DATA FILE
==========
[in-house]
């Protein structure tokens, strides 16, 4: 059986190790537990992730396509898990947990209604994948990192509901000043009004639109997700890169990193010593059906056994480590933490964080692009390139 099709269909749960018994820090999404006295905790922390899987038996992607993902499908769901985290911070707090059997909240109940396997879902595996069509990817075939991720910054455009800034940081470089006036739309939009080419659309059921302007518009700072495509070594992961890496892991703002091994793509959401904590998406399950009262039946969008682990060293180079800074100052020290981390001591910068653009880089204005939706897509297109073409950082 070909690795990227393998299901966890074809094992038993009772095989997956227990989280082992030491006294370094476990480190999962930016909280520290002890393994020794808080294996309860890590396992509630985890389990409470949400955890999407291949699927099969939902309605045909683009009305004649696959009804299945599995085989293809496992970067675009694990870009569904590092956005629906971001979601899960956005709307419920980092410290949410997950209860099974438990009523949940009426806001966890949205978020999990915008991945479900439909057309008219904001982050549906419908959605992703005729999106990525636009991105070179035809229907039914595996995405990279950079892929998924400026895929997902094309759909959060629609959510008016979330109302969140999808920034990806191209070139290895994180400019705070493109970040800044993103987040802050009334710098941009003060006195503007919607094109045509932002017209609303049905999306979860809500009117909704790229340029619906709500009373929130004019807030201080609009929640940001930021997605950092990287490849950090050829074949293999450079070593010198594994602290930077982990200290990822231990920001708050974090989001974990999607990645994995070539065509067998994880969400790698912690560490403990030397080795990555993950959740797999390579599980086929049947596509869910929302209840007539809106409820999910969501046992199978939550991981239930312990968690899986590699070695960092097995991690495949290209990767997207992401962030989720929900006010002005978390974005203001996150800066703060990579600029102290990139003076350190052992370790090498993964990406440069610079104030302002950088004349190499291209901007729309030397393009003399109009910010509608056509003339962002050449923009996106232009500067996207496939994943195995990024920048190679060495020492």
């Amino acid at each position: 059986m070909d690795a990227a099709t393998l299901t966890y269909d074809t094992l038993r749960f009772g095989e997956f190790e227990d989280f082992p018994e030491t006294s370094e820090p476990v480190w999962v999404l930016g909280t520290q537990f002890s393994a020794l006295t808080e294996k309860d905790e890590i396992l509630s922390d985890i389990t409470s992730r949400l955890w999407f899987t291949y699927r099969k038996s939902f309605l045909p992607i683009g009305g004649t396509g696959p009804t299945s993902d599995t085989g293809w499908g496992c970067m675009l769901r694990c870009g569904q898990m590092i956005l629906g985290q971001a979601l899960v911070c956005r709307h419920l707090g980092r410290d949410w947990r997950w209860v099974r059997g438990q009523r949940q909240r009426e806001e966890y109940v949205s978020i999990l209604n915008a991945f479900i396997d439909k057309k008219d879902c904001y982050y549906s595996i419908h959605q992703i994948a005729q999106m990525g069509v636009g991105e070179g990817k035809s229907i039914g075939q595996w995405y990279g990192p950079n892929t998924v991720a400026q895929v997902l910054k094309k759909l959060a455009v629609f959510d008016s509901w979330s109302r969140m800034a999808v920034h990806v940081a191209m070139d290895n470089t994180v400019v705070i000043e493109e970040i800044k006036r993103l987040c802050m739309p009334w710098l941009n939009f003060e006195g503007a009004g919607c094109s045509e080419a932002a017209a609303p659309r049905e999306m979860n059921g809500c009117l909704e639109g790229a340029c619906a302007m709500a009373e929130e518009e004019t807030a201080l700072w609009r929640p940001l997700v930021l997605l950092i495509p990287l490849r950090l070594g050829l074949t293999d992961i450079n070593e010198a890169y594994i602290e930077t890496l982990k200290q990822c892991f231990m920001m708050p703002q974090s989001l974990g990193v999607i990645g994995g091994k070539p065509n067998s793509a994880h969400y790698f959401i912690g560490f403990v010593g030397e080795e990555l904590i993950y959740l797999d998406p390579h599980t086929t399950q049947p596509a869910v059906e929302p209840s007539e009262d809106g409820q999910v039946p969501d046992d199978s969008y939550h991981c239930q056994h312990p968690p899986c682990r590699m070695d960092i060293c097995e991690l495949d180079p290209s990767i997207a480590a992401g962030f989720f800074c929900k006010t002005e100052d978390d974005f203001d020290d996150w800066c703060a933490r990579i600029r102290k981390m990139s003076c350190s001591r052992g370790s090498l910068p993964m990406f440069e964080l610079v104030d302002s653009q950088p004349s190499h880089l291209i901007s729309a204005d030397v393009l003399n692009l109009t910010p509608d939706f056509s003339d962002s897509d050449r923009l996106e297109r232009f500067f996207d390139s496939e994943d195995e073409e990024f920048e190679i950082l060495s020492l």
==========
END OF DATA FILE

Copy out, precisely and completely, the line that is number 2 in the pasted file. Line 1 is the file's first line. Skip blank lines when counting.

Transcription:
């Protein structure tokens, strides 16, 4: 059986190790537990992730396509898990947990209604994948990192509901000043009004639109997700890169990193010593059906056994480590933490964080692009390139 099709269909749960018994820090999404006295905790922390899987038996992607993902499908769901985290911070707090059997909240109940396997879902595996069509990817075939991720910054455009800034940081470089006036739309939009080419659309059921302007518009700072495509070594992961890496892991703002091994793509959401904590998406399950009262039946969008682990060293180079800074100052020290981390001591910068653009880089204005939706897509297109073409950082 070909690795990227393998299901966890074809094992038993009772095989997956227990989280082992030491006294370094476990480190999962930016909280520290002890393994020794808080294996309860890590396992509630985890389990409470949400955890999407291949699927099969939902309605045909683009009305004649696959009804299945599995085989293809496992970067675009694990870009569904590092956005629906971001979601899960956005709307419920980092410290949410997950209860099974438990009523949940009426806001966890949205978020999990915008991945479900439909057309008219904001982050549906419908959605992703005729999106990525636009991105070179035809229907039914595996995405990279950079892929998924400026895929997902094309759909959060629609959510008016979330109302969140999808920034990806191209070139290895994180400019705070493109970040800044993103987040802050009334710098941009003060006195503007919607094109045509932002017209609303049905999306979860809500009117909704790229340029619906709500009373929130004019807030201080609009929640940001930021997605950092990287490849950090050829074949293999450079070593010198594994602290930077982990200290990822231990920001708050974090989001974990999607990645994995070539065509067998994880969400790698912690560490403990030397080795990555993950959740797999390579599980086929049947596509869910929302209840007539809106409820999910969501046992199978939550991981239930312990968690899986590699070695960092097995991690495949290209990767997207992401962030989720929900006010002005978390974005203001996150800066703060990579600029102290990139003076350190052992370790090498993964990406440069610079104030302002950088004349190499291209901007729309030397393009003399109009910010509608056509003339962002050449923009996106232009500067996207496939994943195995990024920048190679060495020492």